Classic risk measures (such as volatility) do not consider the path followed by returns and fail to communicate the risk of potential large drawdowns. Using path-dependent measures adds valuable information to any investment decision. We propose a new measure of portfolio risk, the serenity ratio, which estimates both the average and extreme risks carried by an investment. This indicator can be used in a modified version of modern portfolio theory and might assist investors in making prudent investment decisions.
Annualized standard deviation or volatility (the Sharpe ratio being its return-adjusted version) is one of the most widely used measures of the riskiness of an investment. As a reminder, Sharpe ratio = (R-R_f)/Vol. The volatility and Sharpe ratio measures present drawbacks of which investors might not be aware. Both upside and downside changes in prices are used to calculate the volatility of an investment.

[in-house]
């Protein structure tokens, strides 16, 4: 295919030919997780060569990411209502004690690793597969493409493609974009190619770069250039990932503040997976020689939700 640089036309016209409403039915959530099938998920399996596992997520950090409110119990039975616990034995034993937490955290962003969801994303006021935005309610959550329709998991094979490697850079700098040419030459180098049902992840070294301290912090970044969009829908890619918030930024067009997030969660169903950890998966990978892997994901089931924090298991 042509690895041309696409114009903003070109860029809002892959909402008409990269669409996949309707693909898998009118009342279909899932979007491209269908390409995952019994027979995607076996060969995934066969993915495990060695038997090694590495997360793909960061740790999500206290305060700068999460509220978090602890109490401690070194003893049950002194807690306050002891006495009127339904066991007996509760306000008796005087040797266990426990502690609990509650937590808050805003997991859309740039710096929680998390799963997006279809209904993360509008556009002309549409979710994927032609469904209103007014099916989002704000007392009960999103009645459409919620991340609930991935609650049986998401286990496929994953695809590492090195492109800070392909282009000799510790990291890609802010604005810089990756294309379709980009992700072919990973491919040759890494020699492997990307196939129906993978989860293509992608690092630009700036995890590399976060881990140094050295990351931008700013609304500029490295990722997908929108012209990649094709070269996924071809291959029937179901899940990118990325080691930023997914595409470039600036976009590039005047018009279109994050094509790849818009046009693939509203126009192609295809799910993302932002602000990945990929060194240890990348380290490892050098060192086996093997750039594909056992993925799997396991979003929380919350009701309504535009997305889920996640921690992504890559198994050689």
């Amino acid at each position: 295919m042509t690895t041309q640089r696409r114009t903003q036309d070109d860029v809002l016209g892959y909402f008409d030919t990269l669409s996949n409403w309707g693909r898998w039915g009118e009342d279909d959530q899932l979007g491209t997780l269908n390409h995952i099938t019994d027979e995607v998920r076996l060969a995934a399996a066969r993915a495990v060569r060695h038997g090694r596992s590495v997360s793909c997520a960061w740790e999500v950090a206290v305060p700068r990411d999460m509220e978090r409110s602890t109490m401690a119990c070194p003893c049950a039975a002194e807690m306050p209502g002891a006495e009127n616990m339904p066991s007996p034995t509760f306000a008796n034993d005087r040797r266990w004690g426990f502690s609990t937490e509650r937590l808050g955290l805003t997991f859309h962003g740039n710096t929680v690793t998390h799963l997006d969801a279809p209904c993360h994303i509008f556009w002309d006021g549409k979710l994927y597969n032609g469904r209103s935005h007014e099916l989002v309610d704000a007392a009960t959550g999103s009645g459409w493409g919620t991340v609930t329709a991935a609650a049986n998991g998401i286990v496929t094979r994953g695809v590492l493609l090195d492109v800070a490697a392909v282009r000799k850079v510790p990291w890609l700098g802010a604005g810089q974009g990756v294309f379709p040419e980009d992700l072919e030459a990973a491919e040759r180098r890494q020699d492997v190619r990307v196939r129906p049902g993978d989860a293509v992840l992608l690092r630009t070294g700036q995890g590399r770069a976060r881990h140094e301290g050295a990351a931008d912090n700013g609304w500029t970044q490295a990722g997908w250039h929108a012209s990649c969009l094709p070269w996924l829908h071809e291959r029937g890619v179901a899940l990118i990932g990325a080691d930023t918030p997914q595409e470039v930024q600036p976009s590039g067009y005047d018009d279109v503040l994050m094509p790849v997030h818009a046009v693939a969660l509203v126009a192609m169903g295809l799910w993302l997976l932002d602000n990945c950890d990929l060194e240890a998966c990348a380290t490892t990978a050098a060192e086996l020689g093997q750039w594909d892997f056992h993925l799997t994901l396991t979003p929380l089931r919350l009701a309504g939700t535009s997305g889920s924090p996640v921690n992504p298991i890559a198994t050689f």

Thus, many investors use a modified version of standard deviation that only penalizes the downside risk: downside volatility (the Sortino ratio being its return-adjusted version). Although an improvement, this downside risk measure can be misleading when it comes to fat tail distributions as it does not focus on tail losses and therefore may significantly understate the range of potential losses.
Neither of the above measures consider autocorrelation of returns (i.e., today's return is dependent on yesterday's return).
Consider the three following strategies, all using the same return time series:
- The actual return series of the MSCI World index (the “long” strategy as shown by the black line in Figure 1);
- The return series of the MSCI World index sorted from worst months first to best months last (the “sorted” strategy represented by the orange line);
- The return series of the MSCI World index sorted to minimize the drawdowns — biggest drawdown, followed by biggest runup, followed by second biggest drawdown, followed by second biggest runup, etc. (the “flattened” strategy, blue line).